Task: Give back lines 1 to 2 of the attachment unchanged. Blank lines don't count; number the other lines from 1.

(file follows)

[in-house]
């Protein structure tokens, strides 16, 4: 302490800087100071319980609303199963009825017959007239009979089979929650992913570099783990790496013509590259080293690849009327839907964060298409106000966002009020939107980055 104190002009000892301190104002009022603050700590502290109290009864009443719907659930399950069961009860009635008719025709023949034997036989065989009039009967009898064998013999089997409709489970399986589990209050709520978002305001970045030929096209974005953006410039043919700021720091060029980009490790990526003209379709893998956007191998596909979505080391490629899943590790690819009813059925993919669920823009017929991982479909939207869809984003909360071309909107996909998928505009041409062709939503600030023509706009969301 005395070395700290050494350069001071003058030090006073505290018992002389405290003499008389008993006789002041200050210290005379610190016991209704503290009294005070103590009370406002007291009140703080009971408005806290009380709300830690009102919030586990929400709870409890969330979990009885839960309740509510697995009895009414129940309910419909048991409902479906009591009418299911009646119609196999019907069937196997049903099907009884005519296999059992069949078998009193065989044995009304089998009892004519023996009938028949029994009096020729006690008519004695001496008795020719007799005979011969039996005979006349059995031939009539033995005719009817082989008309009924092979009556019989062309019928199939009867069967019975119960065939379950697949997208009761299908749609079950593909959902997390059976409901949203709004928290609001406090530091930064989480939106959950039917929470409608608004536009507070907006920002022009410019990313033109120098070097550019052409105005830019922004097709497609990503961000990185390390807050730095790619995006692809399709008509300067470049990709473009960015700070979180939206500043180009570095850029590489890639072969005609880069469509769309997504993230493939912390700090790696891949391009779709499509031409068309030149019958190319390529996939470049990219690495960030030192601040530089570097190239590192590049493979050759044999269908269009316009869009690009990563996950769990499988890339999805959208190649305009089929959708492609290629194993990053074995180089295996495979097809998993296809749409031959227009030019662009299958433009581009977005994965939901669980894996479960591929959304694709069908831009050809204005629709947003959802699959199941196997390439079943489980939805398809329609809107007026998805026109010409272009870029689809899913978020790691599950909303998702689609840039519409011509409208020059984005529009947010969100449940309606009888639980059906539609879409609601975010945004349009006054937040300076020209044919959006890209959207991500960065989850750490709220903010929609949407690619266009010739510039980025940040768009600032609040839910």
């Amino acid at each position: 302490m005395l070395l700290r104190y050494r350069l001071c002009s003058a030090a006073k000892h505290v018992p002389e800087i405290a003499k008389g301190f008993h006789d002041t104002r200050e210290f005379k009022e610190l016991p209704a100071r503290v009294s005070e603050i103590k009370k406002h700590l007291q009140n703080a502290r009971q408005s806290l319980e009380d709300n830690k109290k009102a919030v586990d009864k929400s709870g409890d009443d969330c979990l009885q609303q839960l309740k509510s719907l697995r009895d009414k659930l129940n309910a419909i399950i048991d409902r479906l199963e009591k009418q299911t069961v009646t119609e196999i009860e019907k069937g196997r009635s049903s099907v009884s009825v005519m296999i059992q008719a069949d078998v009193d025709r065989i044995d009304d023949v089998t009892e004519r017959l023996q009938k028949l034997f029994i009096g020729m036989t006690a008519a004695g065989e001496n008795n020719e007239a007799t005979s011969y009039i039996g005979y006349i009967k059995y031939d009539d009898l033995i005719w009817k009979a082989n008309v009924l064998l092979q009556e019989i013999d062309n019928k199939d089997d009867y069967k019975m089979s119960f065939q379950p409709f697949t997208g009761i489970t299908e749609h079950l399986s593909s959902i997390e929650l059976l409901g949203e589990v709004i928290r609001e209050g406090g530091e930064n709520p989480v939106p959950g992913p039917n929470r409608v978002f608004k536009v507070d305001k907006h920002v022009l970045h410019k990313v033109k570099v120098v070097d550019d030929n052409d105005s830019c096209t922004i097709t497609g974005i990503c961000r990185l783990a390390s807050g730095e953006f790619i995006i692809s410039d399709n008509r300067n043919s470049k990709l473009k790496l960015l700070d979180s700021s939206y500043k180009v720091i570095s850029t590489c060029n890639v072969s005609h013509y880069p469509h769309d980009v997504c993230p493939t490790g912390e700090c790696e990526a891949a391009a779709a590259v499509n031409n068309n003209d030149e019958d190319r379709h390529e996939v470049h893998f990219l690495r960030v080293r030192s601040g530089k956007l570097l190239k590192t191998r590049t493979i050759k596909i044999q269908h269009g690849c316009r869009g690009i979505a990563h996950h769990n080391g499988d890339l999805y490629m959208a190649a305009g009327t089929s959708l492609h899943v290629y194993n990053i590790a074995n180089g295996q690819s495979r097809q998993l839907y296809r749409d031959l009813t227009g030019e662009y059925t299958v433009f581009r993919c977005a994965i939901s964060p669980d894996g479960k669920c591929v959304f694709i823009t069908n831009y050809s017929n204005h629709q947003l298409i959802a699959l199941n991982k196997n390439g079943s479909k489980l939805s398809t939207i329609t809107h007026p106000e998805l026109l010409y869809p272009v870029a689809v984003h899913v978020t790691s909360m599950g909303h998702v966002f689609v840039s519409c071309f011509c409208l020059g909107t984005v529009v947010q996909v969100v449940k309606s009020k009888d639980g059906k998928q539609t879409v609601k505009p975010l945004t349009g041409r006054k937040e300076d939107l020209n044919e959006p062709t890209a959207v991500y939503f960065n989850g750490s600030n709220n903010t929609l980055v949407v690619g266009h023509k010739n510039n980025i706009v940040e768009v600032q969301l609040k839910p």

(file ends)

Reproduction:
[in-house]
């Protein structure tokens, strides 16, 4: 302490800087100071319980609303199963009825017959007239009979089979929650992913570099783990790496013509590259080293690849009327839907964060298409106000966002009020939107980055 104190002009000892301190104002009022603050700590502290109290009864009443719907659930399950069961009860009635008719025709023949034997036989065989009039009967009898064998013999089997409709489970399986589990209050709520978002305001970045030929096209974005953006410039043919700021720091060029980009490790990526003209379709893998956007191998596909979505080391490629899943590790690819009813059925993919669920823009017929991982479909939207869809984003909360071309909107996909998928505009041409062709939503600030023509706009969301 005395070395700290050494350069001071003058030090006073505290018992002389405290003499008389008993006789002041200050210290005379610190016991209704503290009294005070103590009370406002007291009140703080009971408005806290009380709300830690009102919030586990929400709870409890969330979990009885839960309740509510697995009895009414129940309910419909048991409902479906009591009418299911009646119609196999019907069937196997049903099907009884005519296999059992069949078998009193065989044995009304089998009892004519023996009938028949029994009096020729006690008519004695001496008795020719007799005979011969039996005979006349059995031939009539033995005719009817082989008309009924092979009556019989062309019928199939009867069967019975119960065939379950697949997208009761299908749609079950593909959902997390059976409901949203709004928290609001406090530091930064989480939106959950039917929470409608608004536009507070907006920002022009410019990313033109120098070097550019052409105005830019922004097709497609990503961000990185390390807050730095790619995006692809399709008509300067470049990709473009960015700070979180939206500043180009570095850029590489890639072969005609880069469509769309997504993230493939912390700090790696891949391009779709499509031409068309030149019958190319390529996939470049990219690495960030030192601040530089570097190239590192590049493979050759044999269908269009316009869009690009990563996950769990499988890339999805959208190649305009089929959708492609290629194993990053074995180089295996495979097809998993296809749409031959227009030019662009299958433009581009977005994965939901669980894996479960591929959304694709069908831009050809204005629709947003959802699959199941196997390439079943489980939805398809329609809107007026998805026109010409272009870029689809899913978020790691599950909303998702689609840039519409011509409208020059984005529009947010969100449940309606009888639980059906539609879409609601975010945004349009006054937040300076020209044919959006890209959207991500960065989850750490709220903010929609949407690619266009010739510039980025940040768009600032609040839910």